Book Review: Eat and Run, Scott Jurek

Eat and Run: My Unlikely Journey to Ultramarathon Greatness
Scott Jurek (with Steve Friedman)
Bloomsbury, £12.99

If you’re ever in doubt what a book’s going to be like, turn straight to the index. A: Activate Isolate Stretching Technique; addiction to running; addicts, recovering as ultramarathoners; aid stations. H: hamstrings, Hardrock 100, heat. V: vegan diet; visions (hallucinations), vitamins, VO2 max, vomiting. Yep, a running book alright.

Not just any running book though. Eat and Run is world class ultramarathoner Scott Jurek’s new half-autobiography, half-cookbook and tells the story of one of the greatest endurance athletes who has ever participated. In the UK, Jurek came to fame as ‘the deer’ in Christopher McDougall’s Born to Run, the NY Times bestseller telling the story about Caballo Blanco, the mysterious running Tarahumara Indians of Mexico, and the Copper Canyon ultramarathon race that pitted the Mexicans against invited Americans. At the time Jurek was the runner the Indians most admired and respected, even though he came second in the first race. He then went back and won the Copper Canyon ultra at the second attempt, and donated his winnings—paid in corn—to the tribe.

Both of those images—going back to win, and giving away his winnings—tell you a lot about Jurek the person. At the back of Eat and Run, there’s a select list of his races and successes—many, although not all, of which Jurek won. When you pay a little more attention to the list, you note that at shorter distances (50k, 50m) he doesn’t always win; his best successes come the harder/longer/hotter the race.

Jurek was a self-confessed ‘red-neck’ growing up in the backwaters of Minnesota, hunting, meat-eating, chopping wood and cross-country skiing. It was through skiing, and meeting his best friend, Dusty, that kept Scott fit through his adolescence and first years at university. He ran so he could be better at skiing. Then his friend Dusty won the Minnesota Voyageur race, and challenged Scott to enter. It’s a 50-mile race. The first time he entered, Jurek came second, in 7hrs 44m. He came second the next year too. Then for his third year, running with his friend Dusty, he won, in a time of 7hrs 10m. He’d arrived.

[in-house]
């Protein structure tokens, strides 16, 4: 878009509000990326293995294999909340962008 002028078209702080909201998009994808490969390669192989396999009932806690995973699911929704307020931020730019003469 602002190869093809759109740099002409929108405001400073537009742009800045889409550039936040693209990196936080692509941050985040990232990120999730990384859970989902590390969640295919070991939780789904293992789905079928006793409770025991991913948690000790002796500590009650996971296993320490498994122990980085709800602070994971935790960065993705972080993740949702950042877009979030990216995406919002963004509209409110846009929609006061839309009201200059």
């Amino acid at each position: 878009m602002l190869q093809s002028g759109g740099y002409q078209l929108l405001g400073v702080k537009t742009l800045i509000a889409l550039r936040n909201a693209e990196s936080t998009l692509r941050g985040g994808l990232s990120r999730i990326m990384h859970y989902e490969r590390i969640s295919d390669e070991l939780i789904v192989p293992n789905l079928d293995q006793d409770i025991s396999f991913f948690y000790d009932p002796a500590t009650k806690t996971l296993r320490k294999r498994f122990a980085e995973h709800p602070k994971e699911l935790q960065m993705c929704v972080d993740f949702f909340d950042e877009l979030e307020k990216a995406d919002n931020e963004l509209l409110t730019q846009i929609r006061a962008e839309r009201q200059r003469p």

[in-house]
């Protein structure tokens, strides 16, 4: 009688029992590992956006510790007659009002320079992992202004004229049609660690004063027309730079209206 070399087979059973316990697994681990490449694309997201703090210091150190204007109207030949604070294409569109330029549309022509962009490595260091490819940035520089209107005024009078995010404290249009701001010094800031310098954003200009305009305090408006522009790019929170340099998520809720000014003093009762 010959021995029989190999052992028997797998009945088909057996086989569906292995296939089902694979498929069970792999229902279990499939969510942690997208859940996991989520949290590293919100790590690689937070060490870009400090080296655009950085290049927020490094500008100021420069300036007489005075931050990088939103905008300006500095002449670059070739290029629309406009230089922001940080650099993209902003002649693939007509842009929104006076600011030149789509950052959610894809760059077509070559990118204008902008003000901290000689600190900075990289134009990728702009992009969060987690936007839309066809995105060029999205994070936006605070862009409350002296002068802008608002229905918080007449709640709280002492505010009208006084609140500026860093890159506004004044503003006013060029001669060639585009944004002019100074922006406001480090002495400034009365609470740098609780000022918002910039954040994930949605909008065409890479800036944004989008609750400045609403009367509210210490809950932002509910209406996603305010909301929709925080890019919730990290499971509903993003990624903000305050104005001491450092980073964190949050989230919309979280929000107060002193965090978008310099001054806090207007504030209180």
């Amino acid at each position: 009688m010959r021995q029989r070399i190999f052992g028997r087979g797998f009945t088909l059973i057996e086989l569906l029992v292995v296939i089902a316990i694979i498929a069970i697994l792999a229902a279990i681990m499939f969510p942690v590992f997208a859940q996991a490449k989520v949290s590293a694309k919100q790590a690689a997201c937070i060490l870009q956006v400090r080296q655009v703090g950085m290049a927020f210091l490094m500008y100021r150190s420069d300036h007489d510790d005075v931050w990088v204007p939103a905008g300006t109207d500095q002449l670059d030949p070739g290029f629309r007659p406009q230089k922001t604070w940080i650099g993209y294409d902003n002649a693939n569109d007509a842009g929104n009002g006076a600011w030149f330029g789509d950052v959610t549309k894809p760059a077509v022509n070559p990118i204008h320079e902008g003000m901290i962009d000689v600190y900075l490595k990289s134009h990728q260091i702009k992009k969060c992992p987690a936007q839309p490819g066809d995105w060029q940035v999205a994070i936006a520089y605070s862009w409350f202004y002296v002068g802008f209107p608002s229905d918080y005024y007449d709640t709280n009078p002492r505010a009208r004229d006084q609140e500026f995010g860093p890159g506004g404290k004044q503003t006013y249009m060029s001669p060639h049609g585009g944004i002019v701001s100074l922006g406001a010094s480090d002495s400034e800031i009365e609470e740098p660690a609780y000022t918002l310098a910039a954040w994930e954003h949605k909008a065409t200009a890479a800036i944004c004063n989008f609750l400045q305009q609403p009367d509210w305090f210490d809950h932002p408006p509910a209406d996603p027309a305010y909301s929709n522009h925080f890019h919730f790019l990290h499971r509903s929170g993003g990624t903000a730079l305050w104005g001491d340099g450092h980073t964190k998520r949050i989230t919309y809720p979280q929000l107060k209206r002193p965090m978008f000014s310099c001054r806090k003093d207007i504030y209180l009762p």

The book is more than about running, though. It’s about what makes a runner, and what makes the very best endurance runner. It’s about the relationship Jurek had with his parents and the lessons they gave him in life. His mum: ‘you can be tough.’ His dad: ‘Do things. Always.’ Those simple lessons are the mantras that go around in Jurek’s head at 95-miles into the Hardrock 100, or lying in an ice bath in Death Valley during the Badwater Ultramarathon (which he won, 135-miles in 25hrs 41m).

But they were also the lessons he held to when he was injured, and during his divorce, or when friends, other runners, fell by the wayside, or committed suicide after a career-ending operation; as people do in life, lose their way.

The other major element of the book is the philosophy of a plant-based diet. Over the years Jurek, a thoughtful and philosophical man as well as an amazing runner, started to take very carefully what he was putting into his body: for energy for races, as well as for recovery. And slowly—it was no New Age cold quorn-turkey—Jurek cut down on his meat intake, then became vegetarian, then vegan, and for a while even ate only raw food (although that took up too much time and was just too boring). Each chapter ends with a little philosophical quote followed by a vegan recipe related to the moral of that chapter: so when telling the story of running the Spartathlon, for example, there’s a recipe for his Kalamata Hummus trail wrap.

It’s a wonderful book that builds up an inspiring picture of one of the greatest (Western) ultramarathon runners of all time, of his philosophy and way of life, of the important of environment and food to the runner, and of not only being the best runner you can be, but the best person. When you turn to the index and you look at the sub-headings under the entry for ‘ultramarathoners’, this is what you get: friendship among; love for; as obsessive; personalities; self-awareness; spiritually motivated; support among. It’s more than just running.

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    • caballo tonto on 12th September 2012 at 06:56
    • Reply

    Nice review Alex. Sounds like an interesting read. Hopefully it won’t take long for it to appear on the TBH shared books spreadsheet.

      • on 12th September 2012 at 19:41
      • Reply

      thanks Stefan, appreciated. Is there a shared books spreadsheet?!

    • John Tollitt on 18th September 2012 at 15:25
    • Reply

    Good review Alex. Definitely sounds worth a read. Always interested to see what makes these hardcore ultta-runners tick, ie how much of it mental as opposed to physical.

  1. I love your review. I was able to get a lot from it.

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